A 'homecoming' for foreign envoys

Dominican Republic ambassador says his country will always be happy to provide a safe place for Jews.

March 23, 2009 19:31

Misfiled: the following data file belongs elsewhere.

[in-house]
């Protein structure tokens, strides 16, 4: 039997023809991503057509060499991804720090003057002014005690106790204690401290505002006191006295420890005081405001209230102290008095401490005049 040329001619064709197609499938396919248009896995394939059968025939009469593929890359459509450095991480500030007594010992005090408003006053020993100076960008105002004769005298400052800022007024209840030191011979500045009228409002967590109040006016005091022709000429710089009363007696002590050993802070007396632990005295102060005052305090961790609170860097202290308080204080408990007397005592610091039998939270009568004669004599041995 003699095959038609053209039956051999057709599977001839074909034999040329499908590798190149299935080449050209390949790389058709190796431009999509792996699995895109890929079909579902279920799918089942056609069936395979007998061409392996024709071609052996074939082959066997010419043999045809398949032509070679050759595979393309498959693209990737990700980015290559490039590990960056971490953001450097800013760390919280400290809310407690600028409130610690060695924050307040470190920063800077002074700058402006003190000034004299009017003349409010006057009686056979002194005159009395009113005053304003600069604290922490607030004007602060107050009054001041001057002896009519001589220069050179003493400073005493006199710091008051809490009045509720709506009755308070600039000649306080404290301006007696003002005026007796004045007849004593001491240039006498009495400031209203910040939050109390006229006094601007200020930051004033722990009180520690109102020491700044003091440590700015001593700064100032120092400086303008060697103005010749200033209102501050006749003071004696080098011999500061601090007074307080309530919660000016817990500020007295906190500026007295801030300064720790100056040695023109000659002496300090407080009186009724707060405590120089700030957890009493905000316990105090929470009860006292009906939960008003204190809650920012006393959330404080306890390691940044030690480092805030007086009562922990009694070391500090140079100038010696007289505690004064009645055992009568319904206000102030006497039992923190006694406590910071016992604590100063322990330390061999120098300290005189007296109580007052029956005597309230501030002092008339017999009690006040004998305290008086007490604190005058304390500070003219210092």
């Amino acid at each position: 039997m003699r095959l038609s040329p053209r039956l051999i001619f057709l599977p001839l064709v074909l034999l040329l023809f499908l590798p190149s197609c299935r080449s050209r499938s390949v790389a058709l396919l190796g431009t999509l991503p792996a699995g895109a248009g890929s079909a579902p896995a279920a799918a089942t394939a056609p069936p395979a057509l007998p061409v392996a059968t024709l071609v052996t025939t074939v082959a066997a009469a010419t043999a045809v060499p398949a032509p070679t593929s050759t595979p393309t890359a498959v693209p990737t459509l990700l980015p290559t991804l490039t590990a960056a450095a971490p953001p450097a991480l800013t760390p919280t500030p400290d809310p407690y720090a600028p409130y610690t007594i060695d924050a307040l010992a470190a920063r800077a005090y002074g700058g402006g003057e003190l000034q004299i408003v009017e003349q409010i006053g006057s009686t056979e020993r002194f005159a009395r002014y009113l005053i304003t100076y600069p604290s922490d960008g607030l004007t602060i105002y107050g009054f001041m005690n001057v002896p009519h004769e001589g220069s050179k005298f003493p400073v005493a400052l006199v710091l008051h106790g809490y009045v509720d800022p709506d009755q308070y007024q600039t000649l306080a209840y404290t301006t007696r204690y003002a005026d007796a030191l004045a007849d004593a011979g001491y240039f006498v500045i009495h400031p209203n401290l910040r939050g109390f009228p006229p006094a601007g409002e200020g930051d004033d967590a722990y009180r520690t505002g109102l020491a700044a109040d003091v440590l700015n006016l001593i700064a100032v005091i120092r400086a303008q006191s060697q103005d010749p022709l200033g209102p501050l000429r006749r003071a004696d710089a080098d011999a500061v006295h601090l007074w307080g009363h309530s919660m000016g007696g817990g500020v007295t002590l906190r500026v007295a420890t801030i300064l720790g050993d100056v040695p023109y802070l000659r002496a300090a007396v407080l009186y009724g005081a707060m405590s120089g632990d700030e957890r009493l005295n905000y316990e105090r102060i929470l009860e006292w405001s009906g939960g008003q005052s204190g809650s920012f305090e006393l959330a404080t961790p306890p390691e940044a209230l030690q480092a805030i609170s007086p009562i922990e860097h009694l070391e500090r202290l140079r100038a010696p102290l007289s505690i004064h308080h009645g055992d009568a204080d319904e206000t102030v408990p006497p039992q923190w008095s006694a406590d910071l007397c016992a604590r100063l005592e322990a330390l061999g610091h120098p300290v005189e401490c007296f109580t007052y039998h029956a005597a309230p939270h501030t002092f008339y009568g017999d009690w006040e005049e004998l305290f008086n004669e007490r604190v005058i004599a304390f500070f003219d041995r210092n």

For two of five new ambassadors who presented their credentials to President Shimon Peres on Monday, their current postings are in the nature of a homecoming. Alexander de la Rosa, Ambassador of the Dominican Republic, is a graduate of Mashav, the Israel Ministry of Foreign Affairs Center for International Cooperation, in addition to which he served from 1999-2003 as First Secretary and Consul in his country's embassy in Israel, and from 2003-2005 as Minister Counselor and Charge D'Affaires. He was so excited to be back in Israel that he didn't remember whether he should first present his letter of credence to the president or shake his hand. He quickly overcame the glitch and, speaking to the president in Hebrew said: "For me it's wonderful to come home to Israel. I just love this country." Alluding to the fact that the Dominican Republic provided a haven for Jews fleeing the Holocaust when hardly any other country would take them in, de la Rosa said that his country would always be happy to provide a safe place for Jews. "You have a second home in the Dominican Republic," he told Peres. His country and Israel have more than an historical relationship he said. "We are happy about what Israel does for all of Latin America." The economy of the Dominican Republic has fared better than the economies of countries in the world at large. De la Rosa attributed this to a strong agricultural base, a huge influx of tourism and a thriving communications industry. De la Rosa was optimistic that his country's economy would receive a major boost from gas and oil explorations. There are already indications of both, with very promising off-shore potential for oil. "Be careful," warned the environment conscious Peres. "Oil pollutes, and you've got a beautiful country. Don't spoil it." As de la Rosa took his leave of the president the Police Band played the Israel national anthem for which the ambassador demonstrated more fervor than any of the Israelis present. They merely stood to attention. He sang all the words. Also thrilled to be back in Israel was Georgian Ambassador Vahtang Jaoshvili, who first came to Israel in 1999, initially as third secretary after which he was promoted to second secretary, then first secretary and eventually to chief of consular services. When Peres asked whether he speaks Hebrew, Jaoshivili's response was "I've forgotten." But he didn't say it in English. He said it in Hebrew. Peres and Jaoshivili discussed what remains of the Russian presence in Georgia coupled with Georgia's concerns about the military bases that Russia intends to build. Like de la Rosa, Jaoshvili proclaimed his delight at being back in Israel. "I'm happy and proud to be in Israel," he said. "I really love this country. Relations between our two countries have always been good, but I'm going to make them even better." When Peres referred to the number of artists and physicians of Georgian background in Israel, he made particular mention of celebrated film maker Dover Kosashvili and the production that he's currently working on. Jaoshvili enlightened the president, telling him that in a few months time there's going to be a whole bunch of Georgian film makers in Israel. They will be brought here as part of a massive cultural project being undertaken by the embassy. In raising his glass to toast Georgia, Peres said to the ambassador and his wife: "We know you will find many friends." "We already have many friends. We feel at home. Lehaim," was the response. Joashvili disappointed photographers who expected him to emulate his predecessor Lasha Zhvania, who arrived in Georgian national dress replete with silver dagger, when he presented his credentials. Joashvili chose a business suit. South African Ambassador Ismail Coovadia, was accompanied by six members of his staff in addition to his wife, who between them represented a demographic mosaic of South African reconciliation with complexions ranging from white to olive, to brown to black, but with their owners radiating a sense of camaraderie and teamwork. Although several years have passed since apartheid rule, Peres who in his time knew a different South Africa, still marveled at how the country had overcome apartheid and how it had managed to instill and exude such a tremendous sense of orgiveness. "Mandela is a hero to all of us," he said in reference to former President Nelson Mandela whose leadership had enabled such radical change. While those involved in the Israeli-Palestinian conflict have said many times that it is completely different to the conflict overcome by South Africa, Coovadia nonetheless offered any help that South Africa can give towards resolving the crisis as quickly as possible. Offering one piece of advice from the South African experience, he told Peres: "You have to find a common cause." He suggested that searching might provide commonalities between the Israeli-Palestinian experience and the South African experience which might serve the interests of peace in the Middle East. "We don't want to occupy Gaza," Peres assured him. "All we want is to stop Hamas shooting rockets at us." Peres said it was unfortunate that so much of the anti-Israel public opinion was based on what was shown on television with regard to Gaza, but that television viewers did not see the suffering of Israelis who for years had been subjected to constant rocket attacks. "Our aim is peace, not occupation; and equality not discrimination," said Peres. "If Gaza is occupied, it is by Hamas, not by us." Coovadia invited Peres to visit South Africa in 2010 when for the first time ever it will host the FIFA World Cup championship, which has never been played before on any part of the African continent. Non-resident Ambassador Moussa B. Nebie of Burkina Faso also extended an invitation on behalf of his President Blaise Compaore who was in Israel last year as Peres's guest, and is currently acting as a mediator in the Ivory Coast peace talks. Nebie, who is stationed in Cairo, was in Israel for the first time, "but not for the last" he said, noting the geographic proximity of his two postings. Fiji's Ambassador, Pio Bosco Tikoisuva, who was also in Israel for the first time, is stationed in London. He and his wife both came in their country's national costume, and as is customary in Fiji when in the presence of a chief, kneeled in front of Peres and clapped their hands three times. Tikoisuva, an international rugby player before he became a diplomat, was noted for eye-catching form that inspired sports writers around the world to produce some of their most poetic prose. He told Peres that every child in Fiji is familiar with Israel, learning about it from a Christian Biblical perspective. Speaking on his own and his wife's behalf, Tikoisuva said: "It's been a tremendous experience for us to visit the Holy Land. It's adream come true."